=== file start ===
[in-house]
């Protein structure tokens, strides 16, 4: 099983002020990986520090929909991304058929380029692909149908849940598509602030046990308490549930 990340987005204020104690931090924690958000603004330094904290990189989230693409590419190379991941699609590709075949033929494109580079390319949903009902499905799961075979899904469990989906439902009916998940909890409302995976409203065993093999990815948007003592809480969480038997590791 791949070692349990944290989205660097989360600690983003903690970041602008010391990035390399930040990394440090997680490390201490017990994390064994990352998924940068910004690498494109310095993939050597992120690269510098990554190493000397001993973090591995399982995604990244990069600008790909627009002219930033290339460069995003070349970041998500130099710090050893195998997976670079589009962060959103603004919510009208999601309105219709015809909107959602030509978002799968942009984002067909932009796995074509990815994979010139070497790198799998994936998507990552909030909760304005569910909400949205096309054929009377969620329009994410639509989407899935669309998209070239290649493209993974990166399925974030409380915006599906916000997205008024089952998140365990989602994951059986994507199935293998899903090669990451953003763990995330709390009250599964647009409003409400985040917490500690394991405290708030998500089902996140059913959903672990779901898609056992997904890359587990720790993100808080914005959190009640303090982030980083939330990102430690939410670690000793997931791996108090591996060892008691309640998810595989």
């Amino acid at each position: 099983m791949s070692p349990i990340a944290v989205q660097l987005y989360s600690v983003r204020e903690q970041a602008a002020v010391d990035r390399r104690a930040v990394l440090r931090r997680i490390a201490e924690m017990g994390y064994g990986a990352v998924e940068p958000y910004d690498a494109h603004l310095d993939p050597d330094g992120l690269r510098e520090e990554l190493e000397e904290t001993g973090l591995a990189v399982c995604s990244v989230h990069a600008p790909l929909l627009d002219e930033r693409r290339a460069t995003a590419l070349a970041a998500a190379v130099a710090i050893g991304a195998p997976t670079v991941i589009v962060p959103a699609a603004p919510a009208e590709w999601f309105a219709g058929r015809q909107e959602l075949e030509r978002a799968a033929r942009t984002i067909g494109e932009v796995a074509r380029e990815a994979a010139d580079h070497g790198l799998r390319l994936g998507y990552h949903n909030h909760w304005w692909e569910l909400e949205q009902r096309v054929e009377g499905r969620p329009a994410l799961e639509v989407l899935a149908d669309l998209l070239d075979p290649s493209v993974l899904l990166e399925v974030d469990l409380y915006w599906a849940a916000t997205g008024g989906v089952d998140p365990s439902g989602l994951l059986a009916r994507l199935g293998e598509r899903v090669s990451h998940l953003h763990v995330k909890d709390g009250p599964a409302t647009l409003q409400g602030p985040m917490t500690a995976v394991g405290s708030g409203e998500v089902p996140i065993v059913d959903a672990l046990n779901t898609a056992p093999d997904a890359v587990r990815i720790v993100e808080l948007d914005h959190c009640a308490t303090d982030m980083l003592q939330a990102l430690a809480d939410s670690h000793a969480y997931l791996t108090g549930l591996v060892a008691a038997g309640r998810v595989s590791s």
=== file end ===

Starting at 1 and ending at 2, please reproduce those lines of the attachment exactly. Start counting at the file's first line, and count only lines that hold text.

[in-house]
């Protein structure tokens, strides 16, 4: 099983002020990986520090929909991304058929380029692909149908849940598509602030046990308490549930 990340987005204020104690931090924690958000603004330094904290990189989230693409590419190379991941699609590709075949033929494109580079390319949903009902499905799961075979899904469990989906439902009916998940909890409302995976409203065993093999990815948007003592809480969480038997590791 791949070692349990944290989205660097989360600690983003903690970041602008010391990035390399930040990394440090997680490390201490017990994390064994990352998924940068910004690498494109310095993939050597992120690269510098990554190493000397001993973090591995399982995604990244990069600008790909627009002219930033290339460069995003070349970041998500130099710090050893195998997976670079589009962060959103603004919510009208999601309105219709015809909107959602030509978002799968942009984002067909932009796995074509990815994979010139070497790198799998994936998507990552909030909760304005569910909400949205096309054929009377969620329009994410639509989407899935669309998209070239290649493209993974990166399925974030409380915006599906916000997205008024089952998140365990989602994951059986994507199935293998899903090669990451953003763990995330709390009250599964647009409003409400985040917490500690394991405290708030998500089902996140059913959903672990779901898609056992997904890359587990720790993100808080914005959190009640303090982030980083939330990102430690939410670690000793997931791996108090591996060892008691309640998810595989």